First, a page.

Alumni Networks: Get in touch with alumni from your school or university, particularly those who work in your field of interest. They can offer valuable advice and guidance based on their own experiences.

Professional Organizations: Consider joining professional organizations related to your field. These groups often have mentorship programs or can help you connect with seasoned professionals.

Mentoring Programs: Many businesses and organizations have formal mentorship programs. This could be an excellent way to connect with a mentor in a structured setting.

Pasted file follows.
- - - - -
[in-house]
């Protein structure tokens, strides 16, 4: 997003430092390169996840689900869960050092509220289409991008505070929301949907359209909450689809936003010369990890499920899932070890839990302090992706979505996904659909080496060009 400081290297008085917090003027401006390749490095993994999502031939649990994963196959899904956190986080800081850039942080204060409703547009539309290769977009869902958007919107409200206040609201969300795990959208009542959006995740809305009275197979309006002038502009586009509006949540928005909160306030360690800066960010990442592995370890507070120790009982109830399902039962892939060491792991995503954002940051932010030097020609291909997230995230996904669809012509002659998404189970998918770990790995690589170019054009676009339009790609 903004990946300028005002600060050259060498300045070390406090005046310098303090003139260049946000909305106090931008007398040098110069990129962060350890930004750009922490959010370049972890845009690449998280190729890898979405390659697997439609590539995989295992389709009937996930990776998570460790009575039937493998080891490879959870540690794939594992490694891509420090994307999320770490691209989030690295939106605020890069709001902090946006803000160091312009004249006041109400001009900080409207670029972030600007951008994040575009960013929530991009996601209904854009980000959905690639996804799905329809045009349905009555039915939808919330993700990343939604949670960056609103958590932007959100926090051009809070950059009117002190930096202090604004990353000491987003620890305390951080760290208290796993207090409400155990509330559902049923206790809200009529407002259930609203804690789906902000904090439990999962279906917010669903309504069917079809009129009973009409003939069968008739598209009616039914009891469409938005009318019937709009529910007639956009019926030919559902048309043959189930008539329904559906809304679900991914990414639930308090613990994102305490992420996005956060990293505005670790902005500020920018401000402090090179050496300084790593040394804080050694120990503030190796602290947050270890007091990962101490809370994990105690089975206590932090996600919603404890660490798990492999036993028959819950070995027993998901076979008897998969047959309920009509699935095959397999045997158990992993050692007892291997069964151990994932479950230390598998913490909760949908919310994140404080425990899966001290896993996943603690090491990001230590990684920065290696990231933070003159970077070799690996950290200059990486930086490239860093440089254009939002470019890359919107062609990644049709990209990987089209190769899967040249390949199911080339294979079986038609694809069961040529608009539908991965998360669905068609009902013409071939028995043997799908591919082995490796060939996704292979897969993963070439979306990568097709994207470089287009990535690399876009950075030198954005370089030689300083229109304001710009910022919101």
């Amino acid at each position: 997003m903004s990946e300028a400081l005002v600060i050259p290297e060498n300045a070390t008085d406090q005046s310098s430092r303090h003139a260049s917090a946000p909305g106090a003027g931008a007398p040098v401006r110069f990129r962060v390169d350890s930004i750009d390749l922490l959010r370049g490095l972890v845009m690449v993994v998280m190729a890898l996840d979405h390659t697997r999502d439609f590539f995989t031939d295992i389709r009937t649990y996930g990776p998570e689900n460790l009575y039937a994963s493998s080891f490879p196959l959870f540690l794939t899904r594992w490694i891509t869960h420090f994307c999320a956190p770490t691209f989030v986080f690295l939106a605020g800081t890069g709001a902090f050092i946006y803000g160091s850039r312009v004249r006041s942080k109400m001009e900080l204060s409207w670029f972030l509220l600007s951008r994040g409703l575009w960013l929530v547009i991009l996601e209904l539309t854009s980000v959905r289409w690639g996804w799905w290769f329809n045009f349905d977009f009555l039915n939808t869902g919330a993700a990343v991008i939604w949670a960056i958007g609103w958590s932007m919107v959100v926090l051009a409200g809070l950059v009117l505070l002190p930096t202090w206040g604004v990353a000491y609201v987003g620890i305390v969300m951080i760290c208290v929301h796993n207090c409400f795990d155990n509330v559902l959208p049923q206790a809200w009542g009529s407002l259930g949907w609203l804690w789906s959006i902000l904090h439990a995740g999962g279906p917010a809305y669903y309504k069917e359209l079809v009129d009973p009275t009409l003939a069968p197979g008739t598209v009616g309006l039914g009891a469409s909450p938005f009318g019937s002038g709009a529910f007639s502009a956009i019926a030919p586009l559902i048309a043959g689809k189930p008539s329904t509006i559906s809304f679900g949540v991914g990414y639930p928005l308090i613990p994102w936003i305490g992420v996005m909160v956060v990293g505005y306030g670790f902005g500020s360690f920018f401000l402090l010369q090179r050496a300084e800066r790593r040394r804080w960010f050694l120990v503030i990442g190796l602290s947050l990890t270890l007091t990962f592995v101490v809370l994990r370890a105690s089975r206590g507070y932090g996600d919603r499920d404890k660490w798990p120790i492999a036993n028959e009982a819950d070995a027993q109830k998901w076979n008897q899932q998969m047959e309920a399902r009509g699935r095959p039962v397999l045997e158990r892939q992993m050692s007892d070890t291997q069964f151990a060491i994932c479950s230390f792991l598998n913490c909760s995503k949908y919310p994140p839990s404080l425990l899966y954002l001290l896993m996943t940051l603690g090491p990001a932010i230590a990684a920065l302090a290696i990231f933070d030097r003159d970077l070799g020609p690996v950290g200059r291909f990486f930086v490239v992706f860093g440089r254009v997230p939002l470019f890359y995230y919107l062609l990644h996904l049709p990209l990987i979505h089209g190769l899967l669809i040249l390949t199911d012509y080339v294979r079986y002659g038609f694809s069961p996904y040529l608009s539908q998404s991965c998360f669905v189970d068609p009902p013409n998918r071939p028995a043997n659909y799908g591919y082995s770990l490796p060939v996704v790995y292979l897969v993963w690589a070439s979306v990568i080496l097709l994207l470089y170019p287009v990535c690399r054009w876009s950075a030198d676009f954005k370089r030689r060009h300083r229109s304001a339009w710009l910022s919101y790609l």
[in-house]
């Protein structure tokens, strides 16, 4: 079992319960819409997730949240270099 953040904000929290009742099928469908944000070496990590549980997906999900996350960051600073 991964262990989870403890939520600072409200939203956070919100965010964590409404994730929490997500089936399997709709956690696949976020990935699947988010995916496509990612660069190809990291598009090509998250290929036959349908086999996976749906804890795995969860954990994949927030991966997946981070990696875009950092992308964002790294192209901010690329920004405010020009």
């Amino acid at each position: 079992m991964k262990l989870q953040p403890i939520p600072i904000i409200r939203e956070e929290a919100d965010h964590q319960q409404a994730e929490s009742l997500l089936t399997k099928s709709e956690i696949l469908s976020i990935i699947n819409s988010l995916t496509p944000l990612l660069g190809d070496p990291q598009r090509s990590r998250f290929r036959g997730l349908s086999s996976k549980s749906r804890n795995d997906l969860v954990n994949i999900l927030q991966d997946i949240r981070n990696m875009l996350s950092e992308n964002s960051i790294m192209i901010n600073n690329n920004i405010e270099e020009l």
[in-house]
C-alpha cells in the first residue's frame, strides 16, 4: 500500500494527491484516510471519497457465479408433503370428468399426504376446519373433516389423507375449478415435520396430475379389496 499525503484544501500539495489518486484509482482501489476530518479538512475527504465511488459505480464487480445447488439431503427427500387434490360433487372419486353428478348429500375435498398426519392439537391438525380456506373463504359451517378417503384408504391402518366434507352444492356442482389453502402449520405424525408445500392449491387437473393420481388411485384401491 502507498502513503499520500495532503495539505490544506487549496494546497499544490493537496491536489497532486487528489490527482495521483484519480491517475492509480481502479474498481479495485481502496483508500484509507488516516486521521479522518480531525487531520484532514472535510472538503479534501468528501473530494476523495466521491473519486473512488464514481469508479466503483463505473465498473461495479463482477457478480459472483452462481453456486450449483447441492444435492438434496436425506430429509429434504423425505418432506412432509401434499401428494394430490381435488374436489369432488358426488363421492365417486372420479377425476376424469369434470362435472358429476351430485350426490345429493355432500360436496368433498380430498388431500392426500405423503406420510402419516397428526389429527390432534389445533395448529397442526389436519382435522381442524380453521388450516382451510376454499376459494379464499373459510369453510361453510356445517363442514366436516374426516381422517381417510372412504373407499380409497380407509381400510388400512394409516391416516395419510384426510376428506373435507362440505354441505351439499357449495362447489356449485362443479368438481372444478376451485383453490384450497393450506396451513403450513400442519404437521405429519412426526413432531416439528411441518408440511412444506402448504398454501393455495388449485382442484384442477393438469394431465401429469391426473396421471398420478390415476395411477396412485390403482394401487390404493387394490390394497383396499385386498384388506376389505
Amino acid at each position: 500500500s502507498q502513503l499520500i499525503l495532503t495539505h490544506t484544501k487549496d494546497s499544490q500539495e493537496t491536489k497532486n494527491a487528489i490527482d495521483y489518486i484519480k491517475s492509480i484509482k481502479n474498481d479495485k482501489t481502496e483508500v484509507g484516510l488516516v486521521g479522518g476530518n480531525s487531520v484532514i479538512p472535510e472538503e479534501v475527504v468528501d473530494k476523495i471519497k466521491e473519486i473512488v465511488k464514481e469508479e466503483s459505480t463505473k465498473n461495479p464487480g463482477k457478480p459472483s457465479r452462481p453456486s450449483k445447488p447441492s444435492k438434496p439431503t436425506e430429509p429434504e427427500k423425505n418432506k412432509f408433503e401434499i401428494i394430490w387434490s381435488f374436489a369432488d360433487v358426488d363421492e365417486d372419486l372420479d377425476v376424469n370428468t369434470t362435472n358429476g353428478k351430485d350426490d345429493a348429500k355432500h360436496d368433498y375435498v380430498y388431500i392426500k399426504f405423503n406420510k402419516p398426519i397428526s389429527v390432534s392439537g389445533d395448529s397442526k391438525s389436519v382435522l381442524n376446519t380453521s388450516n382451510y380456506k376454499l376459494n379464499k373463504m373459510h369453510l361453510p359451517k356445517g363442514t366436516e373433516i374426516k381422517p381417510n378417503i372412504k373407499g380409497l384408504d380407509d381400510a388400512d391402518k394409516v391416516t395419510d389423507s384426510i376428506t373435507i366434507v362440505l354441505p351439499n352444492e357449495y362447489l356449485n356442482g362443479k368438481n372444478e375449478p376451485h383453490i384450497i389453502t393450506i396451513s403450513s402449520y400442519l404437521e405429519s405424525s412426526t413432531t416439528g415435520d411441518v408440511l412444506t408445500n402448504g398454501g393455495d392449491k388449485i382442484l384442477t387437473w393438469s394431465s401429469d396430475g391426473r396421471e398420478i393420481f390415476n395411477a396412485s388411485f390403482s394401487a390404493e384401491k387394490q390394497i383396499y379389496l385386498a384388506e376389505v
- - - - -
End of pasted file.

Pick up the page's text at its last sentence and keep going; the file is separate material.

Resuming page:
Informational Interviews: Contact professionals in your field and ask for informational interviews. This is a chance to ask questions, gain insights into their experiences and career paths, and possibly establish a mentor-mentee relationship.

Once you've identified potential mentors, it's crucial to build a connection with them. Show them your passion, dedication, and genuine desire to learn from them. Take the initiative in reaching out and expressing your gratitude for their time and wisdom. Be open to feedback and constructive criticism, and always thank them for their guidance and support.

Here are some authoritative books that could help you on this journey:

“Effective Mentoring: Building Strong Relationships in the Workplace” by Mary M. Freer and Patricia H. Zimmerman. This book is a comprehensive guide on how to find and connect with mentors, and how to build strong mentoring relationships.